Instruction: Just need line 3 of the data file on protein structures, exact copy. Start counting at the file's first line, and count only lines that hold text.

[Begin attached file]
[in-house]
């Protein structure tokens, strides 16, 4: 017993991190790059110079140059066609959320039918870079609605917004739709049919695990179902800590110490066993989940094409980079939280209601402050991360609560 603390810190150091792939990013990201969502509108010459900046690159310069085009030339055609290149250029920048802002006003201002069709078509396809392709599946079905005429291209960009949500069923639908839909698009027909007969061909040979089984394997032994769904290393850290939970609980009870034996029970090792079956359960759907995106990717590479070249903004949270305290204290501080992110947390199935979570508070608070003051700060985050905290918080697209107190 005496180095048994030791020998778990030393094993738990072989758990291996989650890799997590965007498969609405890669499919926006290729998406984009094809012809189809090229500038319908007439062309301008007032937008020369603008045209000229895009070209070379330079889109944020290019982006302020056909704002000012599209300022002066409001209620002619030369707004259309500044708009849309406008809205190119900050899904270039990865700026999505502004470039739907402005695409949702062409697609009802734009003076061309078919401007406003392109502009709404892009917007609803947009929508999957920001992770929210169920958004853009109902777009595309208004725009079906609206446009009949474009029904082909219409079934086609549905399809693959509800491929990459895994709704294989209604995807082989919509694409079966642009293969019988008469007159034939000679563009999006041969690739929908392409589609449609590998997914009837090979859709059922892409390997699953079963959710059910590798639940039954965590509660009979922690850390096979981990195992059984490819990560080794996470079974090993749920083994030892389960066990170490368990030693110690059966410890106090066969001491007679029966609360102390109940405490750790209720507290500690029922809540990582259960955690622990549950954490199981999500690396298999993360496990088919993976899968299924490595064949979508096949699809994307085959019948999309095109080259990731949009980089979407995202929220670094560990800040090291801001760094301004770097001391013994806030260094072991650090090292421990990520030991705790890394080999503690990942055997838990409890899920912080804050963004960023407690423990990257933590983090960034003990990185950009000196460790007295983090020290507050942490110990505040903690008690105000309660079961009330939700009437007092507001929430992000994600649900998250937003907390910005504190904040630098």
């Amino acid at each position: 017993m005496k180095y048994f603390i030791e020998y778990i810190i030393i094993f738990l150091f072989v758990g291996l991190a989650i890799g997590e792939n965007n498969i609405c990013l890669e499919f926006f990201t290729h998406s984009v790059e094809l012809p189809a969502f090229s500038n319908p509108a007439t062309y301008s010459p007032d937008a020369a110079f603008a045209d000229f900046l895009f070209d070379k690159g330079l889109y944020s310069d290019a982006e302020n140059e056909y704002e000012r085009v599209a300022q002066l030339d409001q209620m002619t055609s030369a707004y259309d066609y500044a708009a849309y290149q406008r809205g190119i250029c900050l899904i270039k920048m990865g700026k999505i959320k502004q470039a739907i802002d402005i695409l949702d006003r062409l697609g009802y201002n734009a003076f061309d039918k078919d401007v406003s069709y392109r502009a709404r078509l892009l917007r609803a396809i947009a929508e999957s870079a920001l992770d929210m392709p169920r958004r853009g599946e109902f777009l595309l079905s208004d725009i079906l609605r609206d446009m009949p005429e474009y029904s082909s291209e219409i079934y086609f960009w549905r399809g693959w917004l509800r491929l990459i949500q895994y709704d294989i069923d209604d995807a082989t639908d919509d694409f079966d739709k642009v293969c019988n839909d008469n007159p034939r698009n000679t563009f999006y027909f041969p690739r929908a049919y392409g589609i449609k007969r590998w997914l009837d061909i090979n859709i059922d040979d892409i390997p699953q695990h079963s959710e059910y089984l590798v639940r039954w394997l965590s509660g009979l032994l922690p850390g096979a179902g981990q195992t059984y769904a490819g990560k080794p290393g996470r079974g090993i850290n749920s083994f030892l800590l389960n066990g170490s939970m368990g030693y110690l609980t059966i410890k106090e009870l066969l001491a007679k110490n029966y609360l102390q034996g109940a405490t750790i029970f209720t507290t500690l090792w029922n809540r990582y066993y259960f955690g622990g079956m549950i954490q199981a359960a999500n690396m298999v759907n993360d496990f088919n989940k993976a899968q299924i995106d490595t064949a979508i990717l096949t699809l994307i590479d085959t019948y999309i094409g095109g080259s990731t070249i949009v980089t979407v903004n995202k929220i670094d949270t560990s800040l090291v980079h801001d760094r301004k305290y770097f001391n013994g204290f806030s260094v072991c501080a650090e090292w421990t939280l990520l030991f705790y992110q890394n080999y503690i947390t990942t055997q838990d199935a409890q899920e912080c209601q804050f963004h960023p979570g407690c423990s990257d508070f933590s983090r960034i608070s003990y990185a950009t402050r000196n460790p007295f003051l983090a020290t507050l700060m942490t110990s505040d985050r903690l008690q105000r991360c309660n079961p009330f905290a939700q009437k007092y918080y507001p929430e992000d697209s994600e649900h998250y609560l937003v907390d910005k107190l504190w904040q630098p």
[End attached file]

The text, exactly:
């Amino acid at each position: 017993m005496k180095y048994f603390i030791e020998y778990i810190i030393i094993f738990l150091f072989v758990g291996l991190a989650i890799g997590e792939n965007n498969i609405c990013l890669e499919f926006f990201t290729h998406s984009v790059e094809l012809p189809a969502f090229s500038n319908p509108a007439t062309y301008s010459p007032d937008a020369a110079f603008a045209d000229f900046l895009f070209d070379k690159g330079l889109y944020s310069d290019a982006e302020n140059e056909y704002e000012r085009v599209a300022q002066l030339d409001q209620m002619t055609s030369a707004y259309d066609y500044a708009a849309y290149q406008r809205g190119i250029c900050l899904i270039k920048m990865g700026k999505i959320k502004q470039a739907i802002d402005i695409l949702d006003r062409l697609g009802y201002n734009a003076f061309d039918k078919d401007v406003s069709y392109r502009a709404r078509l892009l917007r609803a396809i947009a929508e999957s870079a920001l992770d929210m392709p169920r958004r853009g599946e109902f777009l595309l079905s208004d725009i079906l609605r609206d446009m009949p005429e474009y029904s082909s291209e219409i079934y086609f960009w549905r399809g693959w917004l509800r491929l990459i949500q895994y709704d294989i069923d209604d995807a082989t639908d919509d694409f079966d739709k642009v293969c019988n839909d008469n007159p034939r698009n000679t563009f999006y027909f041969p690739r929908a049919y392409g589609i449609k007969r590998w997914l009837d061909i090979n859709i059922d040979d892409i390997p699953q695990h079963s959710e059910y089984l590798v639940r039954w394997l965590s509660g009979l032994l922690p850390g096979a179902g981990q195992t059984y769904a490819g990560k080794p290393g996470r079974g090993i850290n749920s083994f030892l800590l389960n066990g170490s939970m368990g030693y110690l609980t059966i410890k106090e009870l066969l001491a007679k110490n029966y609360l102390q034996g109940a405490t750790i029970f209720t507290t500690l090792w029922n809540r990582y066993y259960f955690g622990g079956m549950i954490q199981a359960a999500n690396m298999v759907n993360d496990f088919n989940k993976a899968q299924i995106d490595t064949a979508i990717l096949t699809l994307i590479d085959t019948y999309i094409g095109g080259s990731t070249i949009v980089t979407v903004n995202k929220i670094d949270t560990s800040l090291v980079h801001d760094r301004k305290y770097f001391n013994g204290f806030s260094v072991c501080a650090e090292w421990t939280l990520l030991f705790y992110q890394n080999y503690i947390t990942t055997q838990d199935a409890q899920e912080c209601q804050f963004h960023p979570g407690c423990s990257d508070f933590s983090r960034i608070s003990y990185a950009t402050r000196n460790p007295f003051l983090a020290t507050l700060m942490t110990s505040d985050r903690l008690q105000r991360c309660n079961p009330f905290a939700q009437k007092y918080y507001p929430e992000d697209s994600e649900h998250y609560l937003v907390d910005k107190l504190w904040q630098p």